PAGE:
The Scottish Mail on Sunday
Everyone’s talking about... Gold medals
They’re what the 11,000-plus athletes in Tokyo (Covidwilling) have spent their lives training to win: but what do we know about Olympic gold medals?
Well, they are barely gold, for starters. Of the 556g (20oz) a medal weighs – a bit more than a can of baked beans – just 6g is gold, plating a disc that’s mainly silver, with a dash of copper. For Tokyo, the metals were all recovered from old mobile phones.
But they used to be gold, right?
Only briefly. Ancient Olympians competed for an olive wreath, since honour was more important than a prize. Gold medals were not awarded at the first modern Olympics in 1896 in Athens, either. The winners got a silver medal and an olive branch. Solid gold medals were awarded only in 1904, 1908 and 1912, then curtailed by the First World War. The size of the medals has also varied considerably – this year’s are 85mm (3in) in diameter – almost three times as wide as the smallest ever.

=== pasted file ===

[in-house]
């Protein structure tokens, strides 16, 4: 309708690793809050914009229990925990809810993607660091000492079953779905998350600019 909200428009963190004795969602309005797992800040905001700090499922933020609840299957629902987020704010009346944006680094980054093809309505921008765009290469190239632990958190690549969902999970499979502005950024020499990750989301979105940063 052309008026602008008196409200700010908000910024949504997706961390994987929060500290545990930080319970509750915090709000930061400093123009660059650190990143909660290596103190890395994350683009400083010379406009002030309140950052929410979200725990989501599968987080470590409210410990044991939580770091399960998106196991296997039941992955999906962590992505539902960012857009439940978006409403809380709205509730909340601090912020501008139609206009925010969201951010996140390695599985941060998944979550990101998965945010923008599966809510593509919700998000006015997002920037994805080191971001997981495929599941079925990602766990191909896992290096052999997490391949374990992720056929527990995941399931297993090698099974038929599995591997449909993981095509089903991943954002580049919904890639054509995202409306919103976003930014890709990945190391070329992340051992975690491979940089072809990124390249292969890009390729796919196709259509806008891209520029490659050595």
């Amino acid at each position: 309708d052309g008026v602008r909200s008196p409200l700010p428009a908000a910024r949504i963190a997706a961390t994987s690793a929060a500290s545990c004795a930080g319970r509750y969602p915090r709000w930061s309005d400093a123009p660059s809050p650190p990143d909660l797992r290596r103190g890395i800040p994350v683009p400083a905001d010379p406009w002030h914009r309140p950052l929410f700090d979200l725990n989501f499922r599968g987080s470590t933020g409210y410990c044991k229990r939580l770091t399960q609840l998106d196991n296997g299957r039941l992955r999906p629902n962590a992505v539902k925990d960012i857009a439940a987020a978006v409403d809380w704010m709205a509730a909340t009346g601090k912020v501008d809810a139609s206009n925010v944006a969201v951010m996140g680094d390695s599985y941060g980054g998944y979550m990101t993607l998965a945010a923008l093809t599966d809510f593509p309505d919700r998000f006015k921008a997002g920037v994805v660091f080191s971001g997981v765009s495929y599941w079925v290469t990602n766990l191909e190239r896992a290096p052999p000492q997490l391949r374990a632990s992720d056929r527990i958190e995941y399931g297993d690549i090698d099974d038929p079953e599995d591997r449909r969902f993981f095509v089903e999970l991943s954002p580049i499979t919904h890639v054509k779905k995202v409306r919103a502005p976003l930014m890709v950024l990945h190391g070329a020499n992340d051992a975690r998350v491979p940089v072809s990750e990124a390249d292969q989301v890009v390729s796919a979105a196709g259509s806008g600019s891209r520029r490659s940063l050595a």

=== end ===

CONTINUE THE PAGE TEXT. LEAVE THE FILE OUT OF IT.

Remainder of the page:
What’s on them?
The image used from 1928 showed ancient athletes at the Colosseum. Only when the Games returned to Athens in 2004 did organisers concede that the Roman landmark didn’t best reflect the Olympics’ Greek roots, and it was changed. Now one side shows Nike, the Greek goddess of victory. The other side says ‘Tokyo 2020’ with a traditional Japanese pattern and the five Olympic rings. The relevant event’s name is engraved on the side.
Let’s cut to the chase: what are they worth?
Even the tiny amount of gold in a medal is worth £250, plus £400 for the other metals used. By comparison, the bronze contains just £3 of copper and zinc. But collectors pay much more: a London 2012 gold fetched more than £50,000 at auction this year, and the record is just over £1million for one of the four golds US sprinter Jesse Owens won at the 1936 Berlin Games. Some countries pay athletes bonuses for securing medals – Italy’s eight Rio 2016 gold winners each got £135,000 – but Team GB remains true to the Games’ amateur roots and our champions get no extras.
Well, maybe a place on the next series of Strictly…